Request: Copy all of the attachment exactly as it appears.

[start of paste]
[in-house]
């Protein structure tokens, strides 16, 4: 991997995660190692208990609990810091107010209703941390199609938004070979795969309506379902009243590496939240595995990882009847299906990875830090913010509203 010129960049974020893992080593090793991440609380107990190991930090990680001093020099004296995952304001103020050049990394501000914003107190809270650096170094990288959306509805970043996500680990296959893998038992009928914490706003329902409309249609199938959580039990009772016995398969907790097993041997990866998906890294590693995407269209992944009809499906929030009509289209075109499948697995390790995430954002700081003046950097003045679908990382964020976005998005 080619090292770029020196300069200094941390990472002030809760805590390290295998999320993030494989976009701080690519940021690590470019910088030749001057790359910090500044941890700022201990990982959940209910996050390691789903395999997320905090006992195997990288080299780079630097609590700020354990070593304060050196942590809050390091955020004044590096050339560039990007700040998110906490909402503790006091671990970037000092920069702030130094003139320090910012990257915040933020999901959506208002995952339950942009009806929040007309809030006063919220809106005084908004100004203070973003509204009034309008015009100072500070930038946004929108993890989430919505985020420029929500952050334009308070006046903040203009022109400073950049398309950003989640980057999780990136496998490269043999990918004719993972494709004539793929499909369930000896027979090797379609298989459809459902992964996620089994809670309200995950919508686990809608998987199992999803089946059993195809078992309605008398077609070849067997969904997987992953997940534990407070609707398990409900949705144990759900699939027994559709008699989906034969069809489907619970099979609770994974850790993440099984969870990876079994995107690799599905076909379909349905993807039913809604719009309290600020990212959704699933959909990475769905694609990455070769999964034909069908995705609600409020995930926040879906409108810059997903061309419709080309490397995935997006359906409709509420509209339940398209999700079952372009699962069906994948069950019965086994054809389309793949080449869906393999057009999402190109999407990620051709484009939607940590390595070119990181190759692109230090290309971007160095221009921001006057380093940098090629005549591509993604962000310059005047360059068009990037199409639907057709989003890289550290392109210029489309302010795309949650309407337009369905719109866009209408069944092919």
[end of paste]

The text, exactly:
[in-house]
């Protein structure tokens, strides 16, 4: 991997995660190692208990609990810091107010209703941390199609938004070979795969309506379902009243590496939240595995990882009847299906990875830090913010509203 010129960049974020893992080593090793991440609380107990190991930090990680001093020099004296995952304001103020050049990394501000914003107190809270650096170094990288959306509805970043996500680990296959893998038992009928914490706003329902409309249609199938959580039990009772016995398969907790097993041997990866998906890294590693995407269209992944009809499906929030009509289209075109499948697995390790995430954002700081003046950097003045679908990382964020976005998005 080619090292770029020196300069200094941390990472002030809760805590390290295998999320993030494989976009701080690519940021690590470019910088030749001057790359910090500044941890700022201990990982959940209910996050390691789903395999997320905090006992195997990288080299780079630097609590700020354990070593304060050196942590809050390091955020004044590096050339560039990007700040998110906490909402503790006091671990970037000092920069702030130094003139320090910012990257915040933020999901959506208002995952339950942009009806929040007309809030006063919220809106005084908004100004203070973003509204009034309008015009100072500070930038946004929108993890989430919505985020420029929500952050334009308070006046903040203009022109400073950049398309950003989640980057999780990136496998490269043999990918004719993972494709004539793929499909369930000896027979090797379609298989459809459902992964996620089994809670309200995950919508686990809608998987199992999803089946059993195809078992309605008398077609070849067997969904997987992953997940534990407070609707398990409900949705144990759900699939027994559709008699989906034969069809489907619970099979609770994974850790993440099984969870990876079994995107690799599905076909379909349905993807039913809604719009309290600020990212959704699933959909990475769905694609990455070769999964034909069908995705609600409020995930926040879906409108810059997903061309419709080309490397995935997006359906409709509420509209339940398209999700079952372009699962069906994948069950019965086994054809389309793949080449869906393999057009999402190109999407990620051709484009939607940590390595070119990181190759692109230090290309971007160095221009921001006057380093940098090629005549591509993604962000310059005047360059068009990037199409639907057709989003890289550290392109210029489309302010795309949650309407337009369905719109866009209408069944092919």